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Getting It Out There
Publishing your digital video projects once you are finished can be one of the most rewarding parts of the entire process. When you allow the public to see your work you can get a sense of the importance of what you just did. It used to be that only large film and television companies with the financial backing to broadcast and distribute your work could be the gatekeepers to a global audience, but now the Internet has given the power back to the average home digital video producer.
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You Tube is the most well known of all personal distribution outlets available on the Internet. Users create a profile and upload videos so that anyone has access to view them. There are size restrictions as to how large the video file can be, so this often makes the You Tube environment only available to shorter video projects. The best way to cut down the size of a larger video project is to compress it. There are many types of software for this, one of the most popular being Apple’s Compressor. This program comes packaged in the Final Cut Pro editing suite, though it is available for purchase on it own. What you do is either take a final video, or a sequence within your editing program, and you change it to a video file type that is smaller than a normal QuickTime file. It will reduce the quality somewhat, but it will allow you to put much larger files onto sites like You Tube. You also have the option of breaking up your film into multiple parts if it is substantial in length, and then upload each clip separately.
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One resource that was created exclusively for independent filmmakers is MySpace, though you would hardly know it now. The popular social networking website was originally designed as a network for “do-it-yourself” filmmakers but eventually was opened up to musicians and the public because of its popularity. What this site allows you to do is create an entire profile for you as a home filmmaker or digital video producer, and you can put up clips or whole videos on this page. You can then add friends, post bulletins and blogs, and generally network yourself as a way of getting your videos to an even higher number of viewers.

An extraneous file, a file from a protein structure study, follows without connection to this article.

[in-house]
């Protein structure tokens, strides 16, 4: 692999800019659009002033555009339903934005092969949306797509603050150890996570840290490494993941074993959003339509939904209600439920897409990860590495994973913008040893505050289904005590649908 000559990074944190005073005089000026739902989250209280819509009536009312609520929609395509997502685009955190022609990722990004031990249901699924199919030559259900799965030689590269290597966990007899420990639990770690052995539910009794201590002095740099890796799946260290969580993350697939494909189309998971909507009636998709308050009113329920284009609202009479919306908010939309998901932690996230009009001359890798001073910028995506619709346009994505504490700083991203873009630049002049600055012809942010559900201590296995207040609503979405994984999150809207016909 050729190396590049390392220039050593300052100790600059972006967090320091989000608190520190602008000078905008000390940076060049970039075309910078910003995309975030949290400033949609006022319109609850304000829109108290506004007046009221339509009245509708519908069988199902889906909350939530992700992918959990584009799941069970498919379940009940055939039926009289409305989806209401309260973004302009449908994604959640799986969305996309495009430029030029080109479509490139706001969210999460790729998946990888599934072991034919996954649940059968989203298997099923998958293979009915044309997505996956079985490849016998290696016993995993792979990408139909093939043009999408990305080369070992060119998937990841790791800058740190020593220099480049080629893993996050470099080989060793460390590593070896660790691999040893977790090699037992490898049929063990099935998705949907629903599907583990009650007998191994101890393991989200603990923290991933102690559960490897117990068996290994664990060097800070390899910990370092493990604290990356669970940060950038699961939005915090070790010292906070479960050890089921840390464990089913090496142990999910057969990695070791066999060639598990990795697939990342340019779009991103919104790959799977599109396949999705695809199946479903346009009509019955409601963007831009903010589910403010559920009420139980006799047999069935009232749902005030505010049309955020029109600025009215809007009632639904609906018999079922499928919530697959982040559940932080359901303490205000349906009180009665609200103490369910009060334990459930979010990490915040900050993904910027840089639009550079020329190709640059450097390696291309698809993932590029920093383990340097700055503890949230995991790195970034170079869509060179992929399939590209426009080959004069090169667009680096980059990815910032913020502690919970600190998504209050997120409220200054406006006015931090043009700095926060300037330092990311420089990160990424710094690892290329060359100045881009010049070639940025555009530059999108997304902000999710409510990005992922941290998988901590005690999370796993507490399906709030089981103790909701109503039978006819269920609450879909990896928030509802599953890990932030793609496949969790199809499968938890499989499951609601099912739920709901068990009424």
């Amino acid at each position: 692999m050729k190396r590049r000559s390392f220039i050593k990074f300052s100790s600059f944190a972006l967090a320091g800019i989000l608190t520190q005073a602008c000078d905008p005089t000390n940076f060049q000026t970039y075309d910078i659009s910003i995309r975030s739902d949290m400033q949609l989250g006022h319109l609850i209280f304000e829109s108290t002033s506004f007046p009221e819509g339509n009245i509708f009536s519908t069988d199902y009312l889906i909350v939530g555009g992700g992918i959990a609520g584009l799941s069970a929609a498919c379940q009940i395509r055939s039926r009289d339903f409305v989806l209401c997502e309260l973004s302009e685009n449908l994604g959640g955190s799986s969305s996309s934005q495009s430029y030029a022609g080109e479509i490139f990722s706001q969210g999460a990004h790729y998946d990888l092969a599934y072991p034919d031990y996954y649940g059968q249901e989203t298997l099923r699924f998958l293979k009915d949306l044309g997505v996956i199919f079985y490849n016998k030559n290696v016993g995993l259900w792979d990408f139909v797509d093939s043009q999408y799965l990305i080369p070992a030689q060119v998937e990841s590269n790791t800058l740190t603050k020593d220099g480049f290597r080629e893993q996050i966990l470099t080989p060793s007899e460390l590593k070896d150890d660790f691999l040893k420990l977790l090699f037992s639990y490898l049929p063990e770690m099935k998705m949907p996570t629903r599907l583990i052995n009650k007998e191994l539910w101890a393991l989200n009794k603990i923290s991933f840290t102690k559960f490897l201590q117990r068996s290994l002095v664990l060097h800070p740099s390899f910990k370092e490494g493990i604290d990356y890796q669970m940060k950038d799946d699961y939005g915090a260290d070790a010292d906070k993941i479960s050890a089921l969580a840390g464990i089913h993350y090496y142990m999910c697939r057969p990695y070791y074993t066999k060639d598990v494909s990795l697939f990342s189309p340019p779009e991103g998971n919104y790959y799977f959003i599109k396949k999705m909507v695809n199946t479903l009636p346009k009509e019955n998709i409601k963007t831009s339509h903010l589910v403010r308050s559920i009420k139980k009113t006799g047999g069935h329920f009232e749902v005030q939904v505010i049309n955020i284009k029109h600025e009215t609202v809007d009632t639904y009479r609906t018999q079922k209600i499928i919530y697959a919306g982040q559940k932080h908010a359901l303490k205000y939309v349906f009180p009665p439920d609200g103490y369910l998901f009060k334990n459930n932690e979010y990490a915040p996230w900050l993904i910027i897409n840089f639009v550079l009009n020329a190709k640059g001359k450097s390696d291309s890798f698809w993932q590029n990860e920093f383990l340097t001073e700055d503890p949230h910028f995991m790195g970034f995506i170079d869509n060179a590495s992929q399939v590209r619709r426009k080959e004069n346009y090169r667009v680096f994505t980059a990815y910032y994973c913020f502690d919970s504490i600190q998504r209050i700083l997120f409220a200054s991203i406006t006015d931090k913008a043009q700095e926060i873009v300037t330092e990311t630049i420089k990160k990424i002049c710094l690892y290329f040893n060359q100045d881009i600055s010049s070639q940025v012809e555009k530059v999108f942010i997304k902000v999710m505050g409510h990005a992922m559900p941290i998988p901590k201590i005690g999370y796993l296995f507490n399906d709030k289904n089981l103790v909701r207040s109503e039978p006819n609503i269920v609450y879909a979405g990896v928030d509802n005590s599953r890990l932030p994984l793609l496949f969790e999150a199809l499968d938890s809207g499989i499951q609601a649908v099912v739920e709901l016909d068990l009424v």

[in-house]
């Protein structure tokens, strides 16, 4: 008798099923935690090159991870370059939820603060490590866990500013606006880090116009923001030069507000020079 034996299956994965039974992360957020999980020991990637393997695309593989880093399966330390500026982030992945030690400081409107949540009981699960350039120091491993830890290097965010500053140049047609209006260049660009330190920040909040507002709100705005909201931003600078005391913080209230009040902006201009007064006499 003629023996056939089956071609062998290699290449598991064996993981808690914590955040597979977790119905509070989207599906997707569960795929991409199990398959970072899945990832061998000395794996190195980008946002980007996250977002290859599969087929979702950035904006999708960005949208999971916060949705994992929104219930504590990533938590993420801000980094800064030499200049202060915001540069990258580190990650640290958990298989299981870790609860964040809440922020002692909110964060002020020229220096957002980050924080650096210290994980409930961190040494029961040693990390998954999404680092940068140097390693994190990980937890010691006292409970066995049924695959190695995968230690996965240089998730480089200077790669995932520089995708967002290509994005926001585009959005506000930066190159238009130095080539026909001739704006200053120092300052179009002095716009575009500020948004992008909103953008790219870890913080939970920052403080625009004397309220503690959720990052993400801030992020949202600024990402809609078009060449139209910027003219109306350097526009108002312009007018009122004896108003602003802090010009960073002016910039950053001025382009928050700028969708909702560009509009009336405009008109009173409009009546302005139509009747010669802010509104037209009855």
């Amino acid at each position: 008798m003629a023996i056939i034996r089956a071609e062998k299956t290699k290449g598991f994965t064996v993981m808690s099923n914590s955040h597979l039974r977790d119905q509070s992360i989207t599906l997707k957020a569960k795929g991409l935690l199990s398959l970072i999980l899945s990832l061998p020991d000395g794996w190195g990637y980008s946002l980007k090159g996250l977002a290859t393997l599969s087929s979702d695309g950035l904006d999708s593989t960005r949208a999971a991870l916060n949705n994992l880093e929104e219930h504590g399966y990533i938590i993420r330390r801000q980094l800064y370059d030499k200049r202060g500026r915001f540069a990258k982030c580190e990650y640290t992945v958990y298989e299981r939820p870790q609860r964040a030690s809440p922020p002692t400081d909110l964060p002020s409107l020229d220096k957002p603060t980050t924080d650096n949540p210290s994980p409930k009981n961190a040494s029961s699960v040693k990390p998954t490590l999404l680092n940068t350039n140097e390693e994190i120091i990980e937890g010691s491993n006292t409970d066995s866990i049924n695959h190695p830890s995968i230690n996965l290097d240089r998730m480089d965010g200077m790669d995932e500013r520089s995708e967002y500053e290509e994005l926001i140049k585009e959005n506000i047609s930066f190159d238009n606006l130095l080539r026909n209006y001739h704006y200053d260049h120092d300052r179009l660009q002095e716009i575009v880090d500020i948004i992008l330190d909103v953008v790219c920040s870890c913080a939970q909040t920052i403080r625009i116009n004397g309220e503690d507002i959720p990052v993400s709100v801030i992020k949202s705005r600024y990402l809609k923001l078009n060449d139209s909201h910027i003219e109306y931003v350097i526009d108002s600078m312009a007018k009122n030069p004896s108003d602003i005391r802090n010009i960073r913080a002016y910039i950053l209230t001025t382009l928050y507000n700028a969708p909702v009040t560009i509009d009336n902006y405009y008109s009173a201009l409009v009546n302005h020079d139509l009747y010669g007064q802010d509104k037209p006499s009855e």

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It is always great when there is a commercial opportunity for your work and the new experience of this happening to you. A great place to begin is submitting pieces to broadcasting organizations like "Current TV." This channel is designed to broadcast student and viewer generated news and documentary content. You either set up a phone pitch with a representative or simply submit it to the website. People vote online for what videos they prefer, and the most popular are broadcast and the producers are financially compensated. Though it may not be much (Usually around $1000), it is nice to see some money for your work and if you are looking to create a career out of digital video work this is a nice starting point.
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You may want to only produce DVDs and send them to those who want to view the film, and that can be an easy process. Simply use a DVD authoring program, such as DVD Studio Pro or DVD Architect, and produce a full DVD for your video project. Once completed you can create copies of that DVD using software like Toast or by taking it to a local business that offers disc duplicating services.
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Decide What You Want
Like anything with home digital video production, the way that you publish your project depends on how you want it to be viewed. If you just want to make it available to as many people as possible you can focus on sites like You Tube or MySpace, which makes it accessible for everyone from family and friends to the average internet browser. If you are looking for a little cash you can home in on resources like Current TV, but really the options are endless. The Internet has given everyone a voice, and thankfully that has now extended to digital video production as well.